LEARN MORE Secured

on earn.bank’s secure website

Member FDIC

Capital One 360, 2.00% APY, $10,000 Minimum Deposit

Capital One
Capital One offers savings accounts, checking accounts, certificates of deposit (CDs), individual retirement accounts (IRAs) and, of course, money market accounts.

If you open a 360 Money Market Account and deposit at least $10,000, your money will earn 2.00% APY. While there is technically no minimum amount required to open one of these accounts, if you have less than $10,000, you will only earn 0.85% APY. You can find higher paying basic savings accounts elsewhere or another good option to consider would be their 360 Savings Account which earns 1.00% APY regardless of balance, until you are able to hit the $10,000 threshold.

While 360 Money Market Account does not come with any fees, it also does not come with any checks. It does come with a debit card, which you can get after the account has been opened. You may withdraw money through an ATM. Just keep in mind that you’ll be restricted to six certain transfers and withdrawals per month due to federal law. You can easily access your account through Capital One’s online portal, mobile app, or you can call to speak to one of their representatives.

LEARN MORE Secured

on Capital One’s secure website

Member FDIC

VirtualBank, 2.36% APY, $100 Minimum Deposit to Open

eMoneyMarket from Virtual BankVirtualBank is based in Louisiana but mainly offers access to its deposit products online nationwide.

To open a high-yielding money market account at VirtualBank, you must have a minimum opening deposit of at least $100. From there, your account will earn 2.36% APY for the first year. Then, the APY will drop to 0.80%. If your daily balance drops below $100, you will be charged a $5 fee per month.

To take money out of your account, you can conduct an online transfer. As with all of the accounts on our list, you will only be able to make six withdrawals/transfers per month. If you make more than six withdrawals in a monthly statement cycle, VirtualBank will charge you a $15 fee each time you take out more money.

LEARN MORE Secured

on Virtual Bank’s secure website

Member FDIC

Bay State Savings Bank, 2.35% APY, $5,000 Minimum Deposit to Open

Smile Worcester County Consumer Money Market from Bay State Savings BankBay State Savings Bank is based in Massachusetts but it available to all U.S. citizens and residents via its online platform. This bank was funded by the community of Worcester in 1895 with a comittment to serve its local community. In 2003, the bank marked this comittment by establishing a foundation that is meant to support non-profit organizations and programs within the community. Since this organization is fully funded by the bank, it has creatively come up with ways to give back. One example is the creation of the Smile Worcester County Consumer Money Market account.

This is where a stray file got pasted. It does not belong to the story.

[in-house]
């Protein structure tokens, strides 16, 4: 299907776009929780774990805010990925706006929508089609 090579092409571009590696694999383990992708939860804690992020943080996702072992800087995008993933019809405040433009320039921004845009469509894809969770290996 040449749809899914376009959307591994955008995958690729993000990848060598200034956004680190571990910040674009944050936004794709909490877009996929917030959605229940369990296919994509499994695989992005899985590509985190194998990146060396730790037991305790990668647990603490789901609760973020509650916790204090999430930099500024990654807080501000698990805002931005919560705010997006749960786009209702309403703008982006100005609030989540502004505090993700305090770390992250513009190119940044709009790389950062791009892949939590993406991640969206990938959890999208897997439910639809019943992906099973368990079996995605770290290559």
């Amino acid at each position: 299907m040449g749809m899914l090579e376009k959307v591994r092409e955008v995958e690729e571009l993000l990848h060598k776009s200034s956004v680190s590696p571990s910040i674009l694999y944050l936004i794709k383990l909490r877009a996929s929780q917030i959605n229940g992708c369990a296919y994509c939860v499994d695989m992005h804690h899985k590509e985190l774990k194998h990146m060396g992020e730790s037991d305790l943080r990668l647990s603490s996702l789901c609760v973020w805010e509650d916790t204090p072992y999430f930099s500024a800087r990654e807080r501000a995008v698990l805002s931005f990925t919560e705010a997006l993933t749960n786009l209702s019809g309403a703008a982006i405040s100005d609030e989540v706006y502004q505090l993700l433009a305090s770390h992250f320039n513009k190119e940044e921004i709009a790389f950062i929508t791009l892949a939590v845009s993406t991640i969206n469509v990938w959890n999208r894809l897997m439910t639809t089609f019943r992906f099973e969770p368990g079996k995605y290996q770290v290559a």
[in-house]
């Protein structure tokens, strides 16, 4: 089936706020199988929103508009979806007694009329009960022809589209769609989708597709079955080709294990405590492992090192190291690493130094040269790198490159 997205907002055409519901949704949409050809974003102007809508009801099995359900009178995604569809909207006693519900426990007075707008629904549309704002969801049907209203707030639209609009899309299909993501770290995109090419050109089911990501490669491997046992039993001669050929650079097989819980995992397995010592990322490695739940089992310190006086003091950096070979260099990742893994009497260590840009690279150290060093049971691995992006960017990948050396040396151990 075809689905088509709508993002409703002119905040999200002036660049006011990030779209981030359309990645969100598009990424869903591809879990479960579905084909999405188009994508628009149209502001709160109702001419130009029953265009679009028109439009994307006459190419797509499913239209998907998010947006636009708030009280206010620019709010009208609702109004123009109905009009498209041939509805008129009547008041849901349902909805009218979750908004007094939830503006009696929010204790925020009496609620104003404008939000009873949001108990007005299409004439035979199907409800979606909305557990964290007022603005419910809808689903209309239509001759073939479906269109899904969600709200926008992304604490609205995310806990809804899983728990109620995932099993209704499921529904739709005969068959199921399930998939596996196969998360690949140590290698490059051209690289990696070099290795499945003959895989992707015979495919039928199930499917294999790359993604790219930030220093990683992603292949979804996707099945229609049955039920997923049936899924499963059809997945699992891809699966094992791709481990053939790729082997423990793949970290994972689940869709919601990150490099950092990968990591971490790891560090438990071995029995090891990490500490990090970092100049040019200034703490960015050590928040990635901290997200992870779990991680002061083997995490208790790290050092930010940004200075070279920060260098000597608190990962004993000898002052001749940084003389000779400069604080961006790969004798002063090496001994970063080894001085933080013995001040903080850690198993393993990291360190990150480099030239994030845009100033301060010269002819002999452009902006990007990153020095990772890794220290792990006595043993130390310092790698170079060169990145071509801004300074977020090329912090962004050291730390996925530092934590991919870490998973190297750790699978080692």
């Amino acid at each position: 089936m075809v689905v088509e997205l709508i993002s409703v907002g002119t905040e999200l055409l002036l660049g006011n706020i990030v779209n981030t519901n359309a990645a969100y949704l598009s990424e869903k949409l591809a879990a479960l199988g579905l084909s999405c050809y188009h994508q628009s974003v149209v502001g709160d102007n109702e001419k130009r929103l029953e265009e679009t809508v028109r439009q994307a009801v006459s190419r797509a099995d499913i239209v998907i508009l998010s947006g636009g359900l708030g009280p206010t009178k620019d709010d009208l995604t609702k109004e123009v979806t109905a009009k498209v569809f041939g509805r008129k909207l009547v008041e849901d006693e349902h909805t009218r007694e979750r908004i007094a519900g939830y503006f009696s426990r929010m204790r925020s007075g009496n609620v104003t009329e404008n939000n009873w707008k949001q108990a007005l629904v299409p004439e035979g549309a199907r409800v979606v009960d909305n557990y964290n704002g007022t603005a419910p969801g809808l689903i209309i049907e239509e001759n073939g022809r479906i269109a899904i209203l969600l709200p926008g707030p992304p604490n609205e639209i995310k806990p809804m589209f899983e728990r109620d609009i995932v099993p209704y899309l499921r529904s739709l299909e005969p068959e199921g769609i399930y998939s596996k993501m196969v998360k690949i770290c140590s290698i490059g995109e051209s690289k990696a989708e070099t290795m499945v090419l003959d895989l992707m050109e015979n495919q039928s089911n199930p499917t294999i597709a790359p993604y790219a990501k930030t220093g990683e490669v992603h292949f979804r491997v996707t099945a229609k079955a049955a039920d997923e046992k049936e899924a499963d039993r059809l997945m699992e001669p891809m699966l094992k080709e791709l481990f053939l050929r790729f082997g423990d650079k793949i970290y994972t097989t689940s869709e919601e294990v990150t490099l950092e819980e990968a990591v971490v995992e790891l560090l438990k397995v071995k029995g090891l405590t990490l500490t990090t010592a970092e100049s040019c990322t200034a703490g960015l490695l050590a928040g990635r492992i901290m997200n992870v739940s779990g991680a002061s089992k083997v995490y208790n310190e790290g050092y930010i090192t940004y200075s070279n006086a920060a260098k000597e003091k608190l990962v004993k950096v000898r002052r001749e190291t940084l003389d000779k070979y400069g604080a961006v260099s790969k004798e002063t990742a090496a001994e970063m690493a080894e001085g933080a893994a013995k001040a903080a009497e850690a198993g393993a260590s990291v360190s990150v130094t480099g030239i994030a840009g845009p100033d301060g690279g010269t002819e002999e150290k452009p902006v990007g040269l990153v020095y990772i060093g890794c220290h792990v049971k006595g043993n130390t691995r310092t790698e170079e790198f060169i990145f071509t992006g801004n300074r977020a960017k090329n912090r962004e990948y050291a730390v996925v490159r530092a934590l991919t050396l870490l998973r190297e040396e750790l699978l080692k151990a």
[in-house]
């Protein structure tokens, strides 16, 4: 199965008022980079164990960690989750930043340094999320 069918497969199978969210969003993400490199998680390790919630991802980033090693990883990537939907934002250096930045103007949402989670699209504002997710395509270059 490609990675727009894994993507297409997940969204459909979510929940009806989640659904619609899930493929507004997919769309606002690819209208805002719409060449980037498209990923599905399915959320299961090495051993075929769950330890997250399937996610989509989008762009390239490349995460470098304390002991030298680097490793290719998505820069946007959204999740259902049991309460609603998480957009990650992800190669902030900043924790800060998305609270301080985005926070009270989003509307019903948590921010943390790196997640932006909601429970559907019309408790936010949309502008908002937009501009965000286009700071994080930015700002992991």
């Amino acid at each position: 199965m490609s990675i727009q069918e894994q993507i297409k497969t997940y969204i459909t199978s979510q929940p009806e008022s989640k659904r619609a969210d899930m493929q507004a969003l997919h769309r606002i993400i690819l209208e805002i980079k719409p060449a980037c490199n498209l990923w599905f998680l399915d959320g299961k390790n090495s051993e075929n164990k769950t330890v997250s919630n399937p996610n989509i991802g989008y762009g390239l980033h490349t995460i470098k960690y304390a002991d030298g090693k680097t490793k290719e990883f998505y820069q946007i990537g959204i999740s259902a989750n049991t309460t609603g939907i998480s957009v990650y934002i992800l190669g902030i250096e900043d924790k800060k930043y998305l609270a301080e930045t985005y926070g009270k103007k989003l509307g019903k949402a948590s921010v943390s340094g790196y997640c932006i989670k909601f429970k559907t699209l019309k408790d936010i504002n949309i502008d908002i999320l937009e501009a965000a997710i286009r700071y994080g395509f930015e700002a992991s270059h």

This account was created to support the economic growth of areas in Worcester County that are in need. If you open this account and deposit a minimum of $5,000, you will be helping this effort. In turn, you’ll receive an APY of 2.35%. While you don’t need to maintain a specific balance to continue earning the APY, you will want to maintain the $5,000 to avoid being charge the $7 monthly service fee.
A couple other items to take into consideration is that outgoing ACH transfers are limited to $10,000 per transaction and, as with all other savings accounts, you’re limited to making six certain transactions per statement cycle. This account does offer check writing and the bank has a mobile banking app.

LEARN MORE Secured

on Bay State Savings Bank’s secure website

Member FDIC

Northpointe Bank, 2.30% APY, $25,000 Minimum Balance

Liquid Money Market from Northpointe BankNorthpointe Bank is based out of Grand Rapids, MI, but services customers nationwide. The founder of the Northpointe Bank envisioned that the bank would focus on customer service first and foremost, and would offer real value to its customers. Running on these values, Northpointe Bank tries to offer competitive rates to new and existing customers. Currently, the bank is offering a 2.30% APY on its money market account with a minimum balance amount of $25,000. You only need $1,000 to open the account, but you won’t earn the high rate unless you meet the balance requirement. If you decide to work your way up to the balance requirement here’s what you’ll get with each tier:

  • Up to $2,500: 0.20% APY
  • $2,500 – $24,999.99: 0.25% APY
  • $25,000 – $1m: 2.30% APY